Appeal from the Circuit Court of Cook county; the Hon. HARRY
M. FISHER, Judge, presiding. Order reversed.
JUDGE SCHWARTZ DELIVERED THE OPINION OF THE COURT.
The Mayor of the City of Chicago, as Local Liquor Control Commissioner, denied plaintiff's application for a retail liquor license on the ground that the site of the tavern was within 100 feet of a church. Plaintiff appealed to the License Appeal Commission which affirmed the finding. Thereupon plaintiff, pursuant to the Administrative Review Act, appealed to the Circuit Court of Cook County which reversed the order of the License Appeal Commission and directed the Commissioner to issue a license to the plaintiff. The defendants then took this appeal. No brief has been filed by the appellee.
The testimony reveals that the site in question is within 40 feet from the west end of the Alverno Home Nursing Center. The Center is a convent for sisters and is called a nursing home because the sisters are nurses and visit patients. There is a chapel in the center which is open to the public for Mass, benediction, prayers and devotions and which contains everything necessary for all the ordinary functions of the Catholic church. The sister superior testified that Mass. is said daily; that the chapel is open to the public for adoration the first Sunday of the month; that it contains the Blessed Sacrament at all times; that the first Mass. was said in the chapel July 14, 1948, and that it has been used for religious service continuously since then. To all intents and purposes it is a place for public worship.
Paragraph 127 of the Illinois Liquor Control Act (Ch. 43, Par. 127, Ill. Rev. Stat. 1955) provides in part as follows:
"No license shall be issued for the sale at retail of any alcoholic liquor within 100 feet of any church, school, hospital, home for aged or indigent persons or for veterans, their wives or children or any military or naval station; . . ."
The statute does not define the term "church" as used therein, nor are there any cases in point. There are decisions defining the statute exempting church property from taxations, but this relates to "property used exclusively for religious purposes." Such cases are obviously not in point here, except that it should be noted that the legislature did not use similar words in the Liquor Control Act.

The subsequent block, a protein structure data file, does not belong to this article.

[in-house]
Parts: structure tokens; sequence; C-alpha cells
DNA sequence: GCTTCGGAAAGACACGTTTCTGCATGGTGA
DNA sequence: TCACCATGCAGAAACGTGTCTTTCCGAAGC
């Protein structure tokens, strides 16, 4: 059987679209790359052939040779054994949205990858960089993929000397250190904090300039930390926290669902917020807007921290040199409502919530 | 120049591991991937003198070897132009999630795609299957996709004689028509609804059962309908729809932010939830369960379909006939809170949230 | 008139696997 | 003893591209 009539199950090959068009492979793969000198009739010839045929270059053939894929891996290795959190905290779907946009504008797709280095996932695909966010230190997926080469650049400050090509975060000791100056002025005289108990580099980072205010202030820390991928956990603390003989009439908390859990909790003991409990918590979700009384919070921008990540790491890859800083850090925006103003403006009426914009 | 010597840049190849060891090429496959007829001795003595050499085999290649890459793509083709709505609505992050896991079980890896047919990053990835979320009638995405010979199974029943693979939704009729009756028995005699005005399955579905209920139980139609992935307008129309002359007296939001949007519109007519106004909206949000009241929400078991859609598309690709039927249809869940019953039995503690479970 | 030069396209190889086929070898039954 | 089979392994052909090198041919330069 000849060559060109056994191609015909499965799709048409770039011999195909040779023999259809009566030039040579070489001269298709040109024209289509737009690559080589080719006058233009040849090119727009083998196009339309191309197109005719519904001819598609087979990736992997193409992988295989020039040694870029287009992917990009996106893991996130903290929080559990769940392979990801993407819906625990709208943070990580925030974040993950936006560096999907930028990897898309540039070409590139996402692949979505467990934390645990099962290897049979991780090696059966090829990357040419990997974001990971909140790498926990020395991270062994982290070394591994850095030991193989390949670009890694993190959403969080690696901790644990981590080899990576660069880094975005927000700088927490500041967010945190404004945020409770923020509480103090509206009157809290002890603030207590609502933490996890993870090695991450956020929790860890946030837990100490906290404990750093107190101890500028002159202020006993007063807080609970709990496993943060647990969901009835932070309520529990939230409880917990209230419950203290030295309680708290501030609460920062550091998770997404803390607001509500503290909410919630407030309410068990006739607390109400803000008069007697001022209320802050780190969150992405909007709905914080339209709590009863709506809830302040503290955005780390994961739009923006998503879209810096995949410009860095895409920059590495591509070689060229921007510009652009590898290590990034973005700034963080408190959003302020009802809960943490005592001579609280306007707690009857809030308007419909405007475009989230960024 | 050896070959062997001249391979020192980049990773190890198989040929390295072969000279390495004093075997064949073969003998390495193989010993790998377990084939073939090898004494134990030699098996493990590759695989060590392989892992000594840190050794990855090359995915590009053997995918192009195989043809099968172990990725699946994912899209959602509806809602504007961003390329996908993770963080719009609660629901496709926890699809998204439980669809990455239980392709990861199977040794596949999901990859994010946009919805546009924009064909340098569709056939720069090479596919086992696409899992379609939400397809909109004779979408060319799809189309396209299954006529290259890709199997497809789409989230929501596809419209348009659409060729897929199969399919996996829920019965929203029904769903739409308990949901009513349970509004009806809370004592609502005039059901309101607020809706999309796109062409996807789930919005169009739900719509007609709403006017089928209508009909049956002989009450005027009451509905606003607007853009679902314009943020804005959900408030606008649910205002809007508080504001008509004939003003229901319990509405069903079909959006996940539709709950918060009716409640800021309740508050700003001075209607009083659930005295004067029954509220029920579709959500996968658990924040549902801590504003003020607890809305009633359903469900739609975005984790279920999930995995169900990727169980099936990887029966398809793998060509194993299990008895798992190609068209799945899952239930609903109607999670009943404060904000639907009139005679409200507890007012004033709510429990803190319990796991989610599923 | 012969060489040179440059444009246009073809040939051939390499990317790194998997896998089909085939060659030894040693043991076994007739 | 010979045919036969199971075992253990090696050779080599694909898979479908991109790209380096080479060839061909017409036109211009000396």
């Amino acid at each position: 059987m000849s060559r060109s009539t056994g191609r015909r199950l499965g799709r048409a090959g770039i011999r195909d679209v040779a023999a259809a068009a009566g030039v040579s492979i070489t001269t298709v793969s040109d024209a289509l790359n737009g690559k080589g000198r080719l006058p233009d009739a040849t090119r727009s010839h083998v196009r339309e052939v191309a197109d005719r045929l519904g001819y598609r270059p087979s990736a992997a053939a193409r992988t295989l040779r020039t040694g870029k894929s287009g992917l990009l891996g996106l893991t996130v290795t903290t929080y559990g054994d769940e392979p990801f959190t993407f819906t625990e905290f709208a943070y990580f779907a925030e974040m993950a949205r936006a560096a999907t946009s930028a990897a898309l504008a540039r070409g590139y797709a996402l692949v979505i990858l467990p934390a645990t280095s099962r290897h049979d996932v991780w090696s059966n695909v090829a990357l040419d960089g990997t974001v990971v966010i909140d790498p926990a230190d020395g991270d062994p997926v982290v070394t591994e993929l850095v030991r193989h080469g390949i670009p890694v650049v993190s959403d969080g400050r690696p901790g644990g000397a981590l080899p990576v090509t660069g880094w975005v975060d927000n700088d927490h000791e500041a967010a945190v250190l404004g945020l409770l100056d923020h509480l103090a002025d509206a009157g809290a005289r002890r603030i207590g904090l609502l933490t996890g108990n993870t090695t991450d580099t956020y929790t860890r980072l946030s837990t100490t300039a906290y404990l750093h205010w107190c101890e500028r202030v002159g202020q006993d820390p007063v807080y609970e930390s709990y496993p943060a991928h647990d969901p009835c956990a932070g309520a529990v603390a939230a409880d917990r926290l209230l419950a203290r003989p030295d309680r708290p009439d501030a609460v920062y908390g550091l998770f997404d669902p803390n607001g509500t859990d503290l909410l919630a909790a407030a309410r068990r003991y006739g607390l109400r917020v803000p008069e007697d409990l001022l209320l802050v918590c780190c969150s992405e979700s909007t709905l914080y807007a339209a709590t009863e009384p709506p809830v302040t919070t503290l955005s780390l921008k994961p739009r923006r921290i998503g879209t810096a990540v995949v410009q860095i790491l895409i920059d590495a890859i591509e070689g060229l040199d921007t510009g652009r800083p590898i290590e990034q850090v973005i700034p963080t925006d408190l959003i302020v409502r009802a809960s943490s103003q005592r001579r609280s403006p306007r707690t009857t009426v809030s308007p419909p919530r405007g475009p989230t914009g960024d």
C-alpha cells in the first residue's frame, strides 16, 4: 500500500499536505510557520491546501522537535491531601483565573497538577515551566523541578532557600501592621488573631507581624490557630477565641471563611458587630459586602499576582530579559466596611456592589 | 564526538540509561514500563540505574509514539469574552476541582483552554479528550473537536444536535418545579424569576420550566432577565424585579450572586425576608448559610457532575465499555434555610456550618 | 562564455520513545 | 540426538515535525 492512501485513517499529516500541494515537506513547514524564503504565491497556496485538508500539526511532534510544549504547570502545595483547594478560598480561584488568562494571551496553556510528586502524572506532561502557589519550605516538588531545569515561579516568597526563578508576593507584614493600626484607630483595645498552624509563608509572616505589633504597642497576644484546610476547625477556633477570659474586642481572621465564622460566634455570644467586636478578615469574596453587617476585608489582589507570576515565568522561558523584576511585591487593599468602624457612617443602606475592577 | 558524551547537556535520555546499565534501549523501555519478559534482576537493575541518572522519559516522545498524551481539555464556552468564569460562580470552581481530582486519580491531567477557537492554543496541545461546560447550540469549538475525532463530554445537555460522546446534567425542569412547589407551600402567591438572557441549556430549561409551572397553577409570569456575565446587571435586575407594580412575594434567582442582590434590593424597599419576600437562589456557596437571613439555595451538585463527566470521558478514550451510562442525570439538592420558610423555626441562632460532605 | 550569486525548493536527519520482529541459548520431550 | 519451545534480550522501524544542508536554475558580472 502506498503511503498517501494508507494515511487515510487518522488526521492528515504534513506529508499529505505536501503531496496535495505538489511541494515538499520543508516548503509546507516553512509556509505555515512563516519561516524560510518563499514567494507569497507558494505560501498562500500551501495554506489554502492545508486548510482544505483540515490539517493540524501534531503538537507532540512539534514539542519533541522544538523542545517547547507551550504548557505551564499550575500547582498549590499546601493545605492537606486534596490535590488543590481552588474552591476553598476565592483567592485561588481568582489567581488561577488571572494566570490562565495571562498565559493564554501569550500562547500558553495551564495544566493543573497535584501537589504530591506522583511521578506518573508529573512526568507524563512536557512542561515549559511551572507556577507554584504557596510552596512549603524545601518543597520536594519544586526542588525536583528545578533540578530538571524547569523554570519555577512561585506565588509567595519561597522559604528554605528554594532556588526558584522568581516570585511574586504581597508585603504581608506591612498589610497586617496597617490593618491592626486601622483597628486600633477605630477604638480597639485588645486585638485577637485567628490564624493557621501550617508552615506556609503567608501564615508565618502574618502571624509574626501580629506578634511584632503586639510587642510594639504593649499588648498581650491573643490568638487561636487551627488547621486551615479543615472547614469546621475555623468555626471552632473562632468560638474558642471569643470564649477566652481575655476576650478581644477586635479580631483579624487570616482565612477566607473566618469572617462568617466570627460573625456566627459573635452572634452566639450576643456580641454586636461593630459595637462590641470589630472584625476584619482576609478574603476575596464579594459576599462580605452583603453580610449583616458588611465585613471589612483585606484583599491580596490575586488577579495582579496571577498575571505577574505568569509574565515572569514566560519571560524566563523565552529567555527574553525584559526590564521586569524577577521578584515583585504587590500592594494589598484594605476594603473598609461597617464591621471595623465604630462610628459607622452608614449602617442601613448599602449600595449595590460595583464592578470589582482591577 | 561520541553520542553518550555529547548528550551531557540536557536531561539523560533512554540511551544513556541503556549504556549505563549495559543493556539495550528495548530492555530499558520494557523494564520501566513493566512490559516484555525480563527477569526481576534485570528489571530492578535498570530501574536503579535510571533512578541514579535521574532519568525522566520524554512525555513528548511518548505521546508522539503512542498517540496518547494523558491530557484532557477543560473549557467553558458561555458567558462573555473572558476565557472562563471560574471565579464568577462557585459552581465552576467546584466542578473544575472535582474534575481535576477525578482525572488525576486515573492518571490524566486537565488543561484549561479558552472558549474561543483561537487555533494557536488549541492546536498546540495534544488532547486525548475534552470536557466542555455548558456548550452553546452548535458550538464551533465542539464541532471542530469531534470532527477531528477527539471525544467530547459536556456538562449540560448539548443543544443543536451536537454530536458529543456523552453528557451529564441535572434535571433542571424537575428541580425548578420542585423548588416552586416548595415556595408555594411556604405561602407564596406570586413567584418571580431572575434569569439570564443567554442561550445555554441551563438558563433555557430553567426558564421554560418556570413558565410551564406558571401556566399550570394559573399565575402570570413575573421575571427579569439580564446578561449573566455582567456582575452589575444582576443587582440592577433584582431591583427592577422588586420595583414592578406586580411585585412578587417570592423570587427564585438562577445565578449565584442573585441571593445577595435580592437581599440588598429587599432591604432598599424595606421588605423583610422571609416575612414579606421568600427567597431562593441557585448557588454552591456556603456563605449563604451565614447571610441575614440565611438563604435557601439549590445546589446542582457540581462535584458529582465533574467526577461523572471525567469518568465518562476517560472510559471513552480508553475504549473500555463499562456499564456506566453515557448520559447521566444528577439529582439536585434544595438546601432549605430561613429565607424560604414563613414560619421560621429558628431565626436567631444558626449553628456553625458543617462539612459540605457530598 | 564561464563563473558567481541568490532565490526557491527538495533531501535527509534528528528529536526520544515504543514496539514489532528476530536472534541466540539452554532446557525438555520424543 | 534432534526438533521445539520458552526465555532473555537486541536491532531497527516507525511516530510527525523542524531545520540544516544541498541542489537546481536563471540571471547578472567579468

In Smith v. Ballas, 335 Ill. App. 418, the building for which a liquor license was sought was situated 101 feet and 1 inch from a high school building and 87 feet and 8 inches from the nearest point of the real estate on which the building was located. The issue involved was whether the word "school" in Section 127 meant the structure or the real estate. The court referred to Paragraph 94 of the Act [Ill. Rev. Stats. 1955, ch. 43, § 94], requiring liberal construction in the interest of the public welfare. It said, at page 421:
"The primary purpose of statutory construction is to ascertain the legislative intent, by examining not only the language employed, but the evil to be remedied and the end to be attained. (U.S. Industrial Alcohol Co. v. Nudelman, 375 Ill. 342). It would seem that the legislature, by the very act of legislating on the subject and enacting paragraph 127, was not unmindful that a tavern does not furnish a wholesome environment for school children."
Likewise, a tavern does not furnish a wholesome environment for a convent and chapel.
As we have repeatedly pointed out, the scope of review in matters such as this is limited by the Administrative Review Act, the decisions of the courts, and by what ought to be a reluctance on the part of judges to interfere with the proper responsibilities and powers of the administrative department of government. The administrative agencies have concluded that this is a church and the evidence is sufficient to support their conclusion.
McCORMICK, P.J. and ROBSON, J., concur.